The Chancellor's dash for gas could prove worse for the UK economy than an alternative dash for offshore wind, even if we unlock new reserves from shale - according to a new report by Cambridge Econometrics (See gas versus wind in numbers here).
It challenges the argument that extraction of gas from shale in the UK makes gas power a more economic option than renewables.
The report comes as George Osborne and the government prepare to launch a new gas strategy which could reportedly see the UK source half its power from gas by 2030.
The move, which requires building 30 new gas fired power stations will be released in the week of the government's Autumn statement and is designed to boost jobs and growth.
But the report commissioned by WWF and Greenpeace suggests 70,000 more jobs would be created through investing in wind power by 2030, with GDP also higher by 0.8% -equivalent to around £20bn. It would also allow the UK to meet it's binding carbon targets.
“Much of the debate around the choice between gas-fired and offshore wind electricity generation in the years post-2020 assumes wind is more expensive. This study presents powerful evidence to the contrary,” said Professor Paul Ekins, Professor of Resources and Environmental Policy at UCL.
Based on the government's own price assumptions, and the rising cost of carbon, the report found the cost of power from offshore wind would be within 1% of the cost of power from unabated gas power.
Even if the gas price falls due to shale, the authors argue, the results would be similar.
But the economic benefit of a 'dash for wind' depends on foreign firms opening UK factories to supply any growth in renewables beyond 2020.
Investors argue decisions are being made over the coming years and depend on the government providing certainty beyond 2020.
Commenting on the study Andrew Raingold, director of the Aldersgate group, an alliance of 50 major companies including Asda, BT, Marks & Spencer, Microsoft and Philips called for the government to commit to a new clean energy target beyond 2020 when current measures expire.
"Delaying key decisions such as the decarbonisation target for 2030 risks damaging the UK’s future economic prospects and leaving consumers over-exposed to the price andenergy security risks of heavy dependence on imported gas”.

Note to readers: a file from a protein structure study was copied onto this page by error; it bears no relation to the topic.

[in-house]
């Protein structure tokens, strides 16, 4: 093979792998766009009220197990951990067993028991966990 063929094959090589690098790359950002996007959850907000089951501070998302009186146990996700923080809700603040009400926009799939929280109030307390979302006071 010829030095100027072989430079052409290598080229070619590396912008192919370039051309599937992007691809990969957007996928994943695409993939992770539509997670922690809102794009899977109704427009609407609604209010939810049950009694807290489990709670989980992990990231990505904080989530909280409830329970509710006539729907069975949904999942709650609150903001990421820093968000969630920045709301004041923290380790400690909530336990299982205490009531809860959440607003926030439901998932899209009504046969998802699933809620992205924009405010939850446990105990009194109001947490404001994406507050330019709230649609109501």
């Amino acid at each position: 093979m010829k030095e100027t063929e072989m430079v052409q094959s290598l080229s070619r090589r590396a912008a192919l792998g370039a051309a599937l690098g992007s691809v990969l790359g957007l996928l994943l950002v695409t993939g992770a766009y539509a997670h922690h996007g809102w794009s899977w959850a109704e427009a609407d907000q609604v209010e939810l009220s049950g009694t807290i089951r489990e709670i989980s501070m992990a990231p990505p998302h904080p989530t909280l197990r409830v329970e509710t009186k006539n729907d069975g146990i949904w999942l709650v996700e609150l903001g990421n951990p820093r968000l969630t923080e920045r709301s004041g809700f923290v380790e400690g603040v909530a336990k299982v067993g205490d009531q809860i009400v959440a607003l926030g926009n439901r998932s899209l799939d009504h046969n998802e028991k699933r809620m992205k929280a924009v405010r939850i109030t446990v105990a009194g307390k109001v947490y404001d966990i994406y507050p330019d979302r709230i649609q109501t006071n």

Gas power provides fewer benefits to the UK because much of the money spent on it goes overseas in the form of imports.
The authors find that investing in offshore wind instead of gas could save the UK around £8bn in imported gas - around £91 per household.
Generous tax breaks for shale, also due to be announced by the chancellor, are unlikely to change the economic equation.
Unlike the US, where fracking has dramatically cut the price of gas to consumers, the UK is part of a regional and global gas market.
That means, the report assumes, that shale gas in the UK is no more likely to bring down the cost to consumers than North Sea oil reduced the cost of petrol.
And like oil, the more of it we use at home the less we can export.
A global shale glut, however, would improve the economics of gas. Though the report models a fall in the gas price, a very dramatic fall would be likely to reverse the results.
The benefits of offshore wind, however, depend partly on the development of the UK's supply chain.
Current offshore wind farms tend to spend less than 40% of their capital on domestic content. Whilst jobs are created in engineering and installation the turbines are imported from abroad.
The report finds that if this trend continues then investing in wind has a similar economic impact to a reliance on gas.
Significant increases in skilled employment and GDP only come if the portion of the UK supply chain increases, through the construction of new factories to service the development of offshore wind in the North Sea.
Whilst the report focuses on the period from 2020, after the UK's current clean energy targets expire, decisions on supply chain investment are being made now.
Speaking to The Independent Michael Liebreich, chief executive of Bloomberg New Energy Finance said the government's energy bill failed to provide investors with the certainty they need to "pull the trigger" on supply chain investments.
A coalition of businesses, civil society and environmental groups, including Vestas and Gamesa who welcomed the Cambridge Econometrics study, have called for the government to bring in a clean energy target for 2030.
However opponents of the move have argued it would drive up costs by limiting the UK's carbon reduction options.
The reports conclusions are based on the impact of investment in the UK alone - and don't take into account the impact of exports from any UK based supply chain.